Members' books

In this section we announce recently published books by IAMCR members to the IAMCR community. If you are a member of IAMCR and would like to have your recent book listed, send us a message...

This anthology by Cherian George and Donald Low, draws from the authors’ many years of commentary on Singapore government and politics, and also includes new essays responding to the exceptional events of 2020.
By Herman Wasserman, this book explores the ethics of the media in conflicts that arise during transitions to democracy in Africa.
By Patria Román-Velázquez and Jessica Retis, this book gives voice to the diverse diasporic Latin American communities living in the UK by exploring first and onward migration of Latin Americans to Europe, with a specific reference to London.
In this book, Alessandro Martinisi and Jairo Alfonso Lugo-Ocando aim at challenging some common assumptions about how journalists engage and use statistics in their quest for quality news.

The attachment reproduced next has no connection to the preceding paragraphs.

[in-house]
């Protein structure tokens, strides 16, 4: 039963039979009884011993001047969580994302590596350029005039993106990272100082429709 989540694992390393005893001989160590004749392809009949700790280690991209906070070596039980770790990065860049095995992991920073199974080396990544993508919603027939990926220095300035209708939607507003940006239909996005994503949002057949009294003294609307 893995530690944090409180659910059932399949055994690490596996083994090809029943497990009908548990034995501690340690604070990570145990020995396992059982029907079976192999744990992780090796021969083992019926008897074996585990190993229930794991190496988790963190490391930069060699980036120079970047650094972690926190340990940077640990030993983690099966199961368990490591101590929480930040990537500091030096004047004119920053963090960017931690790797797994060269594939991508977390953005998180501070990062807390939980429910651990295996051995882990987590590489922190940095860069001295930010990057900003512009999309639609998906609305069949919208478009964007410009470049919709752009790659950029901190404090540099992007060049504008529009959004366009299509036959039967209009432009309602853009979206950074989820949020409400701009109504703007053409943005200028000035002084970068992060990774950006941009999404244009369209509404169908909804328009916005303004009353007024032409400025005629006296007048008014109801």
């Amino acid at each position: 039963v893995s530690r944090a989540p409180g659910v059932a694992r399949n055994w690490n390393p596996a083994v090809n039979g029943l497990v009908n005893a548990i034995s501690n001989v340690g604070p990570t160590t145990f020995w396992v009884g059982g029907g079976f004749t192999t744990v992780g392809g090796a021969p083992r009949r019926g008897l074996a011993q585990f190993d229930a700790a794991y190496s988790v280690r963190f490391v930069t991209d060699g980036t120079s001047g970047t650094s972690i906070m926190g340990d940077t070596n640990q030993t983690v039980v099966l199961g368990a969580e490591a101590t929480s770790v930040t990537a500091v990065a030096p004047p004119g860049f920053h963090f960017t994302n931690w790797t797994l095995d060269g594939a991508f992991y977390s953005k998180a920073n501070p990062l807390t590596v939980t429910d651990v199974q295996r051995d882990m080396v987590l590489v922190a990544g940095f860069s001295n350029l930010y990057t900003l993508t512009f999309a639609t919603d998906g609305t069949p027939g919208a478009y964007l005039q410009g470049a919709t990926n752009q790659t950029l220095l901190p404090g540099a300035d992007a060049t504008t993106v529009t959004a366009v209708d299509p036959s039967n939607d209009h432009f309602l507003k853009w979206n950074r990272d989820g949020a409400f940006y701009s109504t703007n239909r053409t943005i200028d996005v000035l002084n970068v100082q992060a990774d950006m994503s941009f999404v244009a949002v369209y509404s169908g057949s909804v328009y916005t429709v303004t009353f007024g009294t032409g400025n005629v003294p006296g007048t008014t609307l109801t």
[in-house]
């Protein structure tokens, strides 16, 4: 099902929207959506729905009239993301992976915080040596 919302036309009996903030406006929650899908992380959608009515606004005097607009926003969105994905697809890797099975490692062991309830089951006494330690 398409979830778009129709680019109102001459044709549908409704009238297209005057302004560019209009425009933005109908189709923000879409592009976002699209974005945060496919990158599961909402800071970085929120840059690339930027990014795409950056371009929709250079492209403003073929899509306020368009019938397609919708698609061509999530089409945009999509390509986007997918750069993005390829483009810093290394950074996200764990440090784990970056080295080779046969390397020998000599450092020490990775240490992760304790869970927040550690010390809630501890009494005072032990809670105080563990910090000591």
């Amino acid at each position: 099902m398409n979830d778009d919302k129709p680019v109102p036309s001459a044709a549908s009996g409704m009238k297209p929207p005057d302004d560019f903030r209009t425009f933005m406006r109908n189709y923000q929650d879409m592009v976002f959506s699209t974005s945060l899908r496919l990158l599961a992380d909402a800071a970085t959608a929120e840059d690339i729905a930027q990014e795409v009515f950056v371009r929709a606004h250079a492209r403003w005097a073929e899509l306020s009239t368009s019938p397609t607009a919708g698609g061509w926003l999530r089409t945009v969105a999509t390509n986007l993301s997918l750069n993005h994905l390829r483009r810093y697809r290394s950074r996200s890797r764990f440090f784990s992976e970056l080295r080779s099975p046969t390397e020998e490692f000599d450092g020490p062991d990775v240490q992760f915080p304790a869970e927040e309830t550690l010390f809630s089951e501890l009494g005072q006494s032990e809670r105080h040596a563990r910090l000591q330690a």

In this book, Toby Miller argues for a different way of understanding violence, one that goes beyond supposedly universal human traits to focus instead on the specificities of history, place, and population as explanations for it.
By Aeron Davis, Natalie Fenton, Des Freedman and Gholam Khiabany, this book explores political communications as it relates to debates around the state, infrastructures, elites, populism, political parties, activism, the legacies of colonialism, and more.
In this book, Jairo Lugo-Ocando claims journalism grammar and ideology differ between societies in the Global South, regardless of claims of universality.
Edited by Andrea Grisold and Paschal Preston, this book addresses significant ‘blind spots’ in the two disciplinary areas most related to this book—political economy and media/journalism studies.
Edited by Philippe J. Maarek and Nicolas Pélissier, this book highlights the following paradox: if Europe seems to be crossed by powerful centrifugal forces, a European voter takes shape.
By Mandla J. Radebe, this book provides a Marxist critique of the representation of the nationalisation of the mines debate by the South African commercial media.